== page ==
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With Robert Schumann’s Dichterliebe, soprano Elsa Dreisig and pianist Romain Louveau perform one of the most beautiful lied cycles of German Romanticism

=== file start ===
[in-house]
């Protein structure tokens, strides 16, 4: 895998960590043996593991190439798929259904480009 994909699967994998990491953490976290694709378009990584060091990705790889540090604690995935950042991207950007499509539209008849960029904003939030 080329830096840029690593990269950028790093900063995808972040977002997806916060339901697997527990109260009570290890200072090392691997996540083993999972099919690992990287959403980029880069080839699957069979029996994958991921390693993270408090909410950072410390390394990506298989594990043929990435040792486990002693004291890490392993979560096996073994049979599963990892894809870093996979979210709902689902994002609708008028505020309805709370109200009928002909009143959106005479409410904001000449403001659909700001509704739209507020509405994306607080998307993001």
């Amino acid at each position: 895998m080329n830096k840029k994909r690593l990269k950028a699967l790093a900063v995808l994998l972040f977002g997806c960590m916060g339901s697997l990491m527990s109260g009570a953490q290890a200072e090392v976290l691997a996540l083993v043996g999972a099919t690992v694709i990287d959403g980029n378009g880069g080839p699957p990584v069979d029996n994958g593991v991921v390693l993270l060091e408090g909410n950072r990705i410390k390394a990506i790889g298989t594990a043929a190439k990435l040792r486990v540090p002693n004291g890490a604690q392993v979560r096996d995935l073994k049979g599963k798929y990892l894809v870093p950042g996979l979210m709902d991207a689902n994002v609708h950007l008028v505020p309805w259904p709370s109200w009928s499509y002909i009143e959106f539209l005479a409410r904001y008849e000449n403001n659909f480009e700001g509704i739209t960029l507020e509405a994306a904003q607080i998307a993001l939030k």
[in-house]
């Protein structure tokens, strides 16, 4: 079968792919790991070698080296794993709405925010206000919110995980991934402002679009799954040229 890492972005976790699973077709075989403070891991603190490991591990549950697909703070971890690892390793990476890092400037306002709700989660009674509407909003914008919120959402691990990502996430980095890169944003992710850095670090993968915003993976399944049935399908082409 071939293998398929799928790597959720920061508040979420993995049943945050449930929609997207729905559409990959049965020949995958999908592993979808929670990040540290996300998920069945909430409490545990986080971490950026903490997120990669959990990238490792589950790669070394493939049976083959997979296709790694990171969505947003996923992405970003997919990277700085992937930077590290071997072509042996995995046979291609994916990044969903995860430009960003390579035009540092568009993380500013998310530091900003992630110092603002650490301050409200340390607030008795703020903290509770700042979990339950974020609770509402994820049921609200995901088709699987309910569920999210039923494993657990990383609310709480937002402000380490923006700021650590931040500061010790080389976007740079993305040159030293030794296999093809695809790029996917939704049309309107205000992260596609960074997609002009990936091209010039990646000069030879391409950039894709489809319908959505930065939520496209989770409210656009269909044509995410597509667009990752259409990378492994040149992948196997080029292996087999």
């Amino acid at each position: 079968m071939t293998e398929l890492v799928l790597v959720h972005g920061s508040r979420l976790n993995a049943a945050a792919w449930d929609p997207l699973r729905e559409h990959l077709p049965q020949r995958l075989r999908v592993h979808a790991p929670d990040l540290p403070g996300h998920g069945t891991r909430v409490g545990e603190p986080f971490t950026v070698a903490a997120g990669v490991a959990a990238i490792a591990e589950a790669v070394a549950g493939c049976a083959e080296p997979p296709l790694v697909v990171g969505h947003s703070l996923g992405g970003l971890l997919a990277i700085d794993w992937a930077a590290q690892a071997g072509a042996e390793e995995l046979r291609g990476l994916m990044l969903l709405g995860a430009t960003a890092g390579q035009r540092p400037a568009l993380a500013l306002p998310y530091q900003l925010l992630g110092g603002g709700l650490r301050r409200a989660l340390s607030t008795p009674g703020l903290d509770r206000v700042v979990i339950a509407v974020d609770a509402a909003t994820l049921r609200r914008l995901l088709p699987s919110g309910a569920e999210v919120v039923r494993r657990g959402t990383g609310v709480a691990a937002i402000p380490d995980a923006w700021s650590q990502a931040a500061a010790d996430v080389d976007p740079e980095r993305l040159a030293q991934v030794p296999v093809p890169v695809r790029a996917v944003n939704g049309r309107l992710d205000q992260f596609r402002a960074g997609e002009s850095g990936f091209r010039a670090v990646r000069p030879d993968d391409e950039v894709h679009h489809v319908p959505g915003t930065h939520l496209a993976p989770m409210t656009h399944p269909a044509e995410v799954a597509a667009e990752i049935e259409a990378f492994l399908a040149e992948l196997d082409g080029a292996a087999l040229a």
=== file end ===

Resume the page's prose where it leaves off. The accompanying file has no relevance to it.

When 18-year-old Robert Schumann met the great poet Heinrich Heine, he had expected a bitter misanthrope. Nothing could have been further from the truth: before him stood a friendly man with an ironic smile on his lips’. That same irony surfaces in Heine’s poetry collection Lyrisches Intermezzo, in which a sombre, versifying knight locks himself up in his room as he pines for a lost love. With a sense of drama, he decides to place his angry old songs’ in a coffin. Carried by giants (the coffin weighing a ton), he lets his great sorrow sink to the bottom of the sea. In the space of a few days, the newly-wed Schumann spun sixteen of Heine’s poems into a lied cycle about the opposing forces of love. Dichterliebe depicts all the romantic clichés with equal eagerness, from the initial butterflies to the bitter pill of rejection. The song cycle was an ode to two women: Schumann’s wife Clara, whose music resonates at the beginning, and soprano Wilhelmine Schröder-Devrient, for whom the composer intended his songs. Today, internationally renowned soprano Elsa Dreisig follows in their footsteps to immerse listeners in the Sehnsucht of German Romanticism with pianist Romain Louveau. 

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